You wish to know the history of Sekhmet, the Egyptian goddess who try to exterminate humanity according to ancient Egyptian beliefs? Understand the link between the eye of Ra and Sekhmet?
Great enthusiasts of Egyptian stories, let's tell you the story of Sekhmet.
Sekhmet was sent by Ra, the creator Sun god, to punish humanity for its disobedience. The myth of Egyptian lion goddess Sekhmet is one of the founding myths of Egyptian civilization.
In this article, you will discover:
- Who is Sekhmet
- What role does Sekhmet play in the punishment of humanity
- How does the "myth of Sekhmet" end
You will soon know all about the story of the lion goddess and her divine mission of extermination on Earth.
Let's get started without further delay!
1) Sekhmet in mythology
Sekhmet is the lion goddess of the war, destruction, plagues, and healing. She is one of the oldest Egyptian deities. With her husband Ptah (the god of creation and wisdom) and her son Nefertum (god of sunrise), Sekhmet forms the Memphite Triad (the principal gods of the city of Memphis, formerly the capital of Egypt).
Sekhmet is best known for having been sent to Earth by Ra to punish men. However, to tell you more would spoil the discovery of this beautiful legend that is Sekhmet: let's discover it together without further delay.
A statue of the goddess Sekhmet from the Egyptian Museum of Antiquities in Turin (Italy).
2) The myth of Sekhmet
In the beginning, humanity was born from a tear of Ra (the Egyptian falcon-headed god of the Sun) moved by the beauty of the cosmos he had just created. In their early days, mankind was ruled by the perfect sovereign god Osiris. However, his perfection quickly created envious people.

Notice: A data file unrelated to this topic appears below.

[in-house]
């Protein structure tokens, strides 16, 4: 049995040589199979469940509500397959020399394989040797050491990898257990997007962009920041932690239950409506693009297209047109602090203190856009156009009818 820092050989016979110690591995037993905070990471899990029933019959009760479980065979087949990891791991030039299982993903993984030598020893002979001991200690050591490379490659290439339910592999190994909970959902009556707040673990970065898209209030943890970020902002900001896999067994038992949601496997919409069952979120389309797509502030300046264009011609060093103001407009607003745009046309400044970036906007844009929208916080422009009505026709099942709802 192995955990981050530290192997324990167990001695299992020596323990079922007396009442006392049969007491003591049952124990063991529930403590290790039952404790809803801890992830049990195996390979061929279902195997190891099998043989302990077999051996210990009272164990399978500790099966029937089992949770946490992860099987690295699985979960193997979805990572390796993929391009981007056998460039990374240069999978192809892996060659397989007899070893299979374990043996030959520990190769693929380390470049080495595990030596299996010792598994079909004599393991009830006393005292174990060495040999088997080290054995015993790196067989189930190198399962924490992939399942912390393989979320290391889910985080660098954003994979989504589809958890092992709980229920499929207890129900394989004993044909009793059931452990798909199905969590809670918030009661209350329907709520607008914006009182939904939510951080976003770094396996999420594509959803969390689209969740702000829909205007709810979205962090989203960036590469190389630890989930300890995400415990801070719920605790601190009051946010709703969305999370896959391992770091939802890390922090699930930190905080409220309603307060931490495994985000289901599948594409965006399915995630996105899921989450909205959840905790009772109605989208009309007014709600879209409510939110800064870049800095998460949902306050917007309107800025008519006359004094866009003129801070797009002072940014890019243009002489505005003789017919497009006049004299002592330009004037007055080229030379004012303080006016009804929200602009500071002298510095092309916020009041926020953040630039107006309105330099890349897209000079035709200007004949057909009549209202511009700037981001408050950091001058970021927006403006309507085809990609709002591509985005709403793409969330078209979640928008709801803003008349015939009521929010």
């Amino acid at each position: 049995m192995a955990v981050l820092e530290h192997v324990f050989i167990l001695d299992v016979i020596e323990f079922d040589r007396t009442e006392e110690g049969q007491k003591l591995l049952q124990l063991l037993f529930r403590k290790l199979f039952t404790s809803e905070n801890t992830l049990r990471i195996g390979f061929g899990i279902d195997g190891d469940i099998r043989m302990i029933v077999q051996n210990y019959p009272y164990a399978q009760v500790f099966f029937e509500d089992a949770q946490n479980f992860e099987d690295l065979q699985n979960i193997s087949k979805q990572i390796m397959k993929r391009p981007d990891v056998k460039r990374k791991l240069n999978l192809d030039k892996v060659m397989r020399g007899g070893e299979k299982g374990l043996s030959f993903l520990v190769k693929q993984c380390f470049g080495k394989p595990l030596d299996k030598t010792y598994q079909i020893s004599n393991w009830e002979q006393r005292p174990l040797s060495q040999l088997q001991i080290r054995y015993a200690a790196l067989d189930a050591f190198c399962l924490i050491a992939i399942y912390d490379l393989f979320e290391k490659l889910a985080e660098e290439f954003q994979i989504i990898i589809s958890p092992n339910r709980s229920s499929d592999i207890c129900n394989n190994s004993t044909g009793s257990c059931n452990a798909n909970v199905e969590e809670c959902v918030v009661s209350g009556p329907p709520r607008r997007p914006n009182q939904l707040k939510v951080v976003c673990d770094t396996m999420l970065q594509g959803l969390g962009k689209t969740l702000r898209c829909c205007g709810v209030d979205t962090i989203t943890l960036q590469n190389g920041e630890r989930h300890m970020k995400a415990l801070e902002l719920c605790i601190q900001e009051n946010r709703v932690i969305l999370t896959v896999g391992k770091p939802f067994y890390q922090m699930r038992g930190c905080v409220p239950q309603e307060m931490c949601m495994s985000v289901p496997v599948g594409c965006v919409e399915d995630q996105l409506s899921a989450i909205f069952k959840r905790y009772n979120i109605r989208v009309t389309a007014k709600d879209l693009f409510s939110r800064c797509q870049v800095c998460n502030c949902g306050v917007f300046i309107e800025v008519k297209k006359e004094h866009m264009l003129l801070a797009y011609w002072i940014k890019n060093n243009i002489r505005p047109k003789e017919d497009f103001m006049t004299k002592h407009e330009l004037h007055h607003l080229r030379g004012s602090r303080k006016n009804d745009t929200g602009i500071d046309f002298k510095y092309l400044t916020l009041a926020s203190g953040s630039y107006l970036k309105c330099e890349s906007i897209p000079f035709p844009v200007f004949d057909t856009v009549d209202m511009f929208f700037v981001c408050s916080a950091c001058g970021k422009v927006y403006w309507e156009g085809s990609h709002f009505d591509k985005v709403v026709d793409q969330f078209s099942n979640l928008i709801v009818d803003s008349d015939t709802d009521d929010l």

At a party, Osiris was assassinated by his brother Set, the god of chaos ravaged by jealousy towards Osiris. Ra did not immediately realize this terrible act because he had gone far from the Earth to the heavens to refine the creation of the stars.
The death of Osiris, the good and just ruler, made known to the world evils until now ignored: theft, extreme greed, murder, war, and famine became the daily life of mortals. Men flouted the supreme rules set by Maat, the goddess of justice, in the form of 42 laws that must be complied with.
When his long work of creation was completed, Ra returned to Earth proud of himself, eager to discover the extent to which mankind had evolved virtuously. Needless to say, the Sun god was immensely disappointed.
Furious, Ra asked his eye (which had created mankind with a tear) to eradicate these children who had failed to respect the laws of Maat.
Answering his request, his eye went out of its orbit to transform itself into a lion exterminator: the goddess Sekhmet.
The latter began her work first with indifference and then with a growing taste for slaughter, going so far as to rave about the blood of her human victims.
It was too much for Ra, doubly afraid to see his daughter Sekhmet turn into a violent and cruel monster and his former beloved human children murdered without mercy.
So Ra poured 7000 jugs of beer and grenadine into the Nile to give it the color of the blood that Sekhmet loved so much. Trapped, the goddess, quickly drank the alcoholic mixture which put her to sleep for three days, allowing her to come to her senses. Humanity was saved!
In commemoration of how they were all saved from Sekhmet by Ra, the ancient Egyptians drank beer mixed with grenadine every year during the "day of Sekhmet."
3) Sekhmet in ancient Egypt
Sekhmet has greatly increased the popularity of lions in Egypt. The pharaohs thought they were protected by Sekhmet during the wars, who supposedly watched over them as the warrior goddess of Egypt.
At the end of the wars, blood offerings were made to Sekhmet to quench her thirst for war and to mark the beginning of a period of peace.
On the other hand, Sekhmet is said to be the goddess of plagues (or the "Lady of Terror"), because in her myth, she is highly experienced in mass murder.
Deemed knowing perfectly the human anatomy thanks to her experience in massacres, she is also the goddess of healing (or the "Lady of Life"). Following this doctrine of their goddess, the priests of Sekhmet were known to be excellent doctors, always seeking to improve their knowledge.